Why an Application SLA Must Match Your Infrastructure
The cloud != high availability. Sure, you can minimize your risk by leveraging widespread servers, but you still need to invest in your infrastructure.
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There is no doubt that you’ve seen the use of the mathematical operator <= meaning ‘less than or equal to’ at the other side of the equation. The reason that this is important is that it relates to the assigning of application SLA (Service Level Agreement) metrics to your applications.
In other words, you have to know both the application and the infrastructure side of the equation, and the application side will always be less than or equal to the SLA of the underlying infrastructure.
SLA Turtles All the Way Down
If you have an application that has a 99.99 percent uptime requirement, it has to be on infrastructure that has a 99.99 percent uptime. That SLA will need to be from the top layer of the application, including RPO (Recover Point Objective) and RTO (Recover Time Objective). Making that promise on-premises has already been a challenge that some have faced and learned about the hard way.
Think that AWS is the answer to your SLA? Perhaps we should look back to the recent S3 outage that took the world by storm and left many organizations having to explain why they were hit by service issues despite being on the cloud. Remember that the cloud does not give you automatic resiliency. It does however give you the ability to leverage geographically dispersed infrastructure in a resilient manner. There are still issues which can be localized and cause significant outages.
Amazon Web Services ✔ @awscloud
The dashboard not changing color is related to S3 issue. See the banner at the top of the dashboard for updates.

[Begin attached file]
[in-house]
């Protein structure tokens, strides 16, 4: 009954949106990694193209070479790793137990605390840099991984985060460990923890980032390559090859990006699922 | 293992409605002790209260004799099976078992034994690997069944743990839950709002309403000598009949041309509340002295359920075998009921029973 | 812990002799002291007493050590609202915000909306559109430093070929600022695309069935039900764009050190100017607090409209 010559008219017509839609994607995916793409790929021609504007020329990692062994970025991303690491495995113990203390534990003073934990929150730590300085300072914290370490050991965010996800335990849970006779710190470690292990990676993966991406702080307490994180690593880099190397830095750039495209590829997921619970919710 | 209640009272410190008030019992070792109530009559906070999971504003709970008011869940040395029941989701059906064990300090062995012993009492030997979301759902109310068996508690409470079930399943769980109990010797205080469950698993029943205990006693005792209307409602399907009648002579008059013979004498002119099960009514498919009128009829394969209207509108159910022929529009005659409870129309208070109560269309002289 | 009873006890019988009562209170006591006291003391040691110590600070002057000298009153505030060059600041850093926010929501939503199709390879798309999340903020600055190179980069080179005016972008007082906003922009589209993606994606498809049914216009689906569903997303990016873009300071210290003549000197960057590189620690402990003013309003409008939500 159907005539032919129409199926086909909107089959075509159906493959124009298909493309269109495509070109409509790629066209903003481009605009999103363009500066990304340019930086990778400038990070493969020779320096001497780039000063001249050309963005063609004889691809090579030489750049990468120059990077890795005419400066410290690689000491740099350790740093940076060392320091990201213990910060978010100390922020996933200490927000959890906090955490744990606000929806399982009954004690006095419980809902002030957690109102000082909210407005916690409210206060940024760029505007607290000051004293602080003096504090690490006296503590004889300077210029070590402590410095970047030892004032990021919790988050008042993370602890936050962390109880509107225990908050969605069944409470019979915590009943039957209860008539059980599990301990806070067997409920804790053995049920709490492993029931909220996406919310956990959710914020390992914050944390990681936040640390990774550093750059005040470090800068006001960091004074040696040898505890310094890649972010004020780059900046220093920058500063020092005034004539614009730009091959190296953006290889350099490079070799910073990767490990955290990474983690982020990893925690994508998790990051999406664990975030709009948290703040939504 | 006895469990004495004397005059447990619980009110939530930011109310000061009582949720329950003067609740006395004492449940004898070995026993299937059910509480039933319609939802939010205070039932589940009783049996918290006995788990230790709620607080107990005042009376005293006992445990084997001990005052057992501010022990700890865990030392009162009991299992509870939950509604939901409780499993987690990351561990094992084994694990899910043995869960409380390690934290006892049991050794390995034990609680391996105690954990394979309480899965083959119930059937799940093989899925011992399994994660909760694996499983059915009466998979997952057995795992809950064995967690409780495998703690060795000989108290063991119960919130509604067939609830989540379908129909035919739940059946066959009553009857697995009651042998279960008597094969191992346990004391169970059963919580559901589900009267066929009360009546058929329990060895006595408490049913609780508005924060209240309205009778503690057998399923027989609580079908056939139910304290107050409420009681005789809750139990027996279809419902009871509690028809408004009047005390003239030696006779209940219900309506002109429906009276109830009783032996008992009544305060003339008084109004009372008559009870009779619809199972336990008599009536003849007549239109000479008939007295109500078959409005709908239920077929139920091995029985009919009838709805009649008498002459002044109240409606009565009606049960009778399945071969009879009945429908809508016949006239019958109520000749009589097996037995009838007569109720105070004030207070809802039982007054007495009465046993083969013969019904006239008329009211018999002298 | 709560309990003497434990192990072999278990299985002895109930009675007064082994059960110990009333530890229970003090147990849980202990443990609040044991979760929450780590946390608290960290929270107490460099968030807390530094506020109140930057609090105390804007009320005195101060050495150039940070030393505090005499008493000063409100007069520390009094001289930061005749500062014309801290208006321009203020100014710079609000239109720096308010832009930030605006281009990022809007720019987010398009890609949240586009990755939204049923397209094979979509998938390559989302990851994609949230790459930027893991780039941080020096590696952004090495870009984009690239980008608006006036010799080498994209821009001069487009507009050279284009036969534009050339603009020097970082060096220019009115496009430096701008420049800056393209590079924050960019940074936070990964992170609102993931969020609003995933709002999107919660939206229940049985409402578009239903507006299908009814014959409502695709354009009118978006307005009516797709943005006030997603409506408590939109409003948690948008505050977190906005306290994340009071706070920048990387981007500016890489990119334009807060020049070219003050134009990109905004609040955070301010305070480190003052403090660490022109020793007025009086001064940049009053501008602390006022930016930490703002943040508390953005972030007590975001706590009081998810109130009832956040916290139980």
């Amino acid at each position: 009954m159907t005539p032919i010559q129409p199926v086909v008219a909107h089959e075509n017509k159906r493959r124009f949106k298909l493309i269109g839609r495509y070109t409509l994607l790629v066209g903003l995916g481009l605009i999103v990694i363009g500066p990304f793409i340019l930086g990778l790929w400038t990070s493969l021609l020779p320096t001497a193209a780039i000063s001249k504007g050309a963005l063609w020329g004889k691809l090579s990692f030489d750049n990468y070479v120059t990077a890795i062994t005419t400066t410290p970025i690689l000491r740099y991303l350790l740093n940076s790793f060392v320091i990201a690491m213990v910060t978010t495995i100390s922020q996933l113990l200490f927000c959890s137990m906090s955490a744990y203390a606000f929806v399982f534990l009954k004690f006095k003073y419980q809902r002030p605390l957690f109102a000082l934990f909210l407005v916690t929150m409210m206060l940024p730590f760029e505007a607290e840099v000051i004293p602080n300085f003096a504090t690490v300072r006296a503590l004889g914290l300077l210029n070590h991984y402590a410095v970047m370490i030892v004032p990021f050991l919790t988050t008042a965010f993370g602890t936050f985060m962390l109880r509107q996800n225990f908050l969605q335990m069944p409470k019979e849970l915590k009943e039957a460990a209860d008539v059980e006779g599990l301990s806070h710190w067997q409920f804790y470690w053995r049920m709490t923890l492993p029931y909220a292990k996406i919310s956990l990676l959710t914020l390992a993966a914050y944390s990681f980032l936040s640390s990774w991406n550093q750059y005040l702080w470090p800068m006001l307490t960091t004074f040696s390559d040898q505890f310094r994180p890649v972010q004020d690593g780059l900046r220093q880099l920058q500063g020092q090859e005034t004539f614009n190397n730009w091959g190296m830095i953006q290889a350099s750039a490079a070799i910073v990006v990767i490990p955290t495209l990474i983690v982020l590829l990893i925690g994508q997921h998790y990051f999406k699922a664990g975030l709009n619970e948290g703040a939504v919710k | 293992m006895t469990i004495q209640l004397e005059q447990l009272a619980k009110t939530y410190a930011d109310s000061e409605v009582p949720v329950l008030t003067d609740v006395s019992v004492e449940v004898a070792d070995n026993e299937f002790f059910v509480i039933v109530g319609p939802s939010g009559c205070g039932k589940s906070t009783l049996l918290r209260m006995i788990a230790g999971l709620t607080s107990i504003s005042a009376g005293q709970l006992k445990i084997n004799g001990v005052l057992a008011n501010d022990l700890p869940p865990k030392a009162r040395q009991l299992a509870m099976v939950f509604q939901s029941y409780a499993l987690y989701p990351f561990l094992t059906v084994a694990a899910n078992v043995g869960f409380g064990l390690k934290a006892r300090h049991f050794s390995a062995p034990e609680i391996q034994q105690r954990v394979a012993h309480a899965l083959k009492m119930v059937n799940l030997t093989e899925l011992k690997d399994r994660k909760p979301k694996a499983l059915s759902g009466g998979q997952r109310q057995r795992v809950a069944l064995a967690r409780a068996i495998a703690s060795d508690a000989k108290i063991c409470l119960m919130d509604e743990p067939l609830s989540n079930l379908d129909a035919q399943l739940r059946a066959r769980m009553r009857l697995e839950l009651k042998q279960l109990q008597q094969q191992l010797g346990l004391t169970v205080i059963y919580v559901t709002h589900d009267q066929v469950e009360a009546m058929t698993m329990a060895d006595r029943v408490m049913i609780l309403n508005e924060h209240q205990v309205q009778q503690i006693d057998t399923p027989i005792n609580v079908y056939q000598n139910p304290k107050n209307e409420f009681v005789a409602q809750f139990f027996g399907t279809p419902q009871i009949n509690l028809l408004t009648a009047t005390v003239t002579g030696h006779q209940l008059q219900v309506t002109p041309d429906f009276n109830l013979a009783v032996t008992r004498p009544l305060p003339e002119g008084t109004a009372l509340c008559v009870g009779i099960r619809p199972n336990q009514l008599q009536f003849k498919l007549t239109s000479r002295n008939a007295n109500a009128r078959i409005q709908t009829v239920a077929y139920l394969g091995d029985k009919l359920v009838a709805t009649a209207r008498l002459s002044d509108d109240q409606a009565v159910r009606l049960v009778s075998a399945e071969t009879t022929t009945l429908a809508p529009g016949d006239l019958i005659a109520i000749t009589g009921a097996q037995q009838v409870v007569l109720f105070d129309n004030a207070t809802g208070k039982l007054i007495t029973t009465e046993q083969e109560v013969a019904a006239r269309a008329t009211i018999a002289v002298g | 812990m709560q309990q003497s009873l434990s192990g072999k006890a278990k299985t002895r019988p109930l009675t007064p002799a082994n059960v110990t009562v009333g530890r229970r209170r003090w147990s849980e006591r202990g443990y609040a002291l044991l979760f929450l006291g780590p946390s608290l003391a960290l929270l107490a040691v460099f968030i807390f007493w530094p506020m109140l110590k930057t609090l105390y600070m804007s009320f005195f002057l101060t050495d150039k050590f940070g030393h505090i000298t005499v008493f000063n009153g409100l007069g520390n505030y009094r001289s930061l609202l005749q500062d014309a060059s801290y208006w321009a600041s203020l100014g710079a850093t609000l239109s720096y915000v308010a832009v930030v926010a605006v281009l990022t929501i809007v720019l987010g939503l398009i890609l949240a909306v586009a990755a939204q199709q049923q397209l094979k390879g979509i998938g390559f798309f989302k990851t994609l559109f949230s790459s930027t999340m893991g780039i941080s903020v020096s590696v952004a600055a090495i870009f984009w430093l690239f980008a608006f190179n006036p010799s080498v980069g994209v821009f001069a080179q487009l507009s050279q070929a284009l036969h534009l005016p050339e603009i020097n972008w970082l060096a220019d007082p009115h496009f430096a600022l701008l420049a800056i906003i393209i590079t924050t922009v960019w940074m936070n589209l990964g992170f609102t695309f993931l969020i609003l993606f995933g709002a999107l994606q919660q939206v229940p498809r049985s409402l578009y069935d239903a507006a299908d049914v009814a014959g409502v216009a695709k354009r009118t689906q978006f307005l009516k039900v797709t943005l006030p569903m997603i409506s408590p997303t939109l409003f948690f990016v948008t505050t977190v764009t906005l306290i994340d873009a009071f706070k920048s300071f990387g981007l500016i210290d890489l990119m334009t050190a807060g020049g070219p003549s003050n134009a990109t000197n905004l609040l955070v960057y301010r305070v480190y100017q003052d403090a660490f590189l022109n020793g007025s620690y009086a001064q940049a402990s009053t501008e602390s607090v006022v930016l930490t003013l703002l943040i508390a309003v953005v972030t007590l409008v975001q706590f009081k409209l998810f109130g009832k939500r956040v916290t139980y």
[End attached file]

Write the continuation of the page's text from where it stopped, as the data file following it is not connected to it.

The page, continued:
That tweet sums it up rather beautifully if you ask me. AWS themselves had their own service status dashboard fail because it was hosted on the very infrastructure that suffered the outage. There is a strange irony in that.
Know Your Underlay
In order to boost your application SLA, you have to architect it on underlying infrastructure that has an SLA which is greater than the SLA you require for the application itself. Even in the cloud you have to think bigger. It could be a matter of cross-region design, or in some cases an even more resilient underlay design that is cross-cloud.
The important thing that you should take away from this is that the SLA of the application can only be higher than the underlying infrastructure at any single layer if the layer above that spans multiple service layers that subsequently gives it a higher SLA. In other words, you can combine lower SLA services at one layer, but span multiple regions/zones/clouds above it and that makes that layer less impactful on the total SLA because we’ve avoided the single point of failure.
Don’t take that as advice to run on spinning disks and think that HA proxy will save you from drive failures. You still have to architect the data to be shared across the boundaries, and the application must be able to recover gracefully when outages and significant slowdowns occur.
This also doesn’t deal with performance in any way. That’s a whole separate issue altogether. The SLA and associated RPO/RTO metrics are about availability and recoverability during significant business and technical disruptions.
Best advice you can get: build it to fail by design. As the SLA approaches 100% availability, the costs and effort rise significantly to get there. It’s like an exponential growth curve where availability is the X-axis and cost is the Y-axis. Once you begin to build a practice of designing for failure, the application designs that come later will win the benefits of learnings and services you’ve created for those first ones.
It may seem expensive to design for failure, but how much does failure cost you? I’m betting on the design strategy myself.
Published at DZone with permission of Eric Wright, DZone MVB. See the original article here.
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